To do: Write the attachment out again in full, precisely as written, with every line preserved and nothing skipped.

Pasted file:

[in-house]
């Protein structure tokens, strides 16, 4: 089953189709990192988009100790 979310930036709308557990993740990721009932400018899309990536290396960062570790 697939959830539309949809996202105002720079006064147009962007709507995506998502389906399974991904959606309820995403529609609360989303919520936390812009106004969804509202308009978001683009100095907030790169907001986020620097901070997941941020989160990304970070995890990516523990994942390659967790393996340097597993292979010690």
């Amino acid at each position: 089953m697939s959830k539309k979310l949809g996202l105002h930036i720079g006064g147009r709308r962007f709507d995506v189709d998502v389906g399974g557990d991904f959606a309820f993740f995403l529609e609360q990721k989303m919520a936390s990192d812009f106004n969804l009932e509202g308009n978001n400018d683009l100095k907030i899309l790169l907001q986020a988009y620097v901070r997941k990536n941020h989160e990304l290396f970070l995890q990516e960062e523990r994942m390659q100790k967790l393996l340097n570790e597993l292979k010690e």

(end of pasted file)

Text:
[in-house]
């Protein structure tokens, strides 16, 4: 089953189709990192988009100790 979310930036709308557990993740990721009932400018899309990536290396960062570790 697939959830539309949809996202105002720079006064147009962007709507995506998502389906399974991904959606309820995403529609609360989303919520936390812009106004969804509202308009978001683009100095907030790169907001986020620097901070997941941020989160990304970070995890990516523990994942390659967790393996340097597993292979010690």
């Amino acid at each position: 089953m697939s959830k539309k979310l949809g996202l105002h930036i720079g006064g147009r709308r962007f709507d995506v189709d998502v389906g399974g557990d991904f959606a309820f993740f995403l529609e609360q990721k989303m919520a936390s990192d812009f106004n969804l009932e509202g308009n978001n400018d683009l100095k907030i899309l790169l907001q986020a988009y620097v901070r997941k990536n941020h989160e990304l290396f970070l995890q990516e960062e523990r994942m390659q100790k967790l393996l340097n570790e597993l292979k010690e």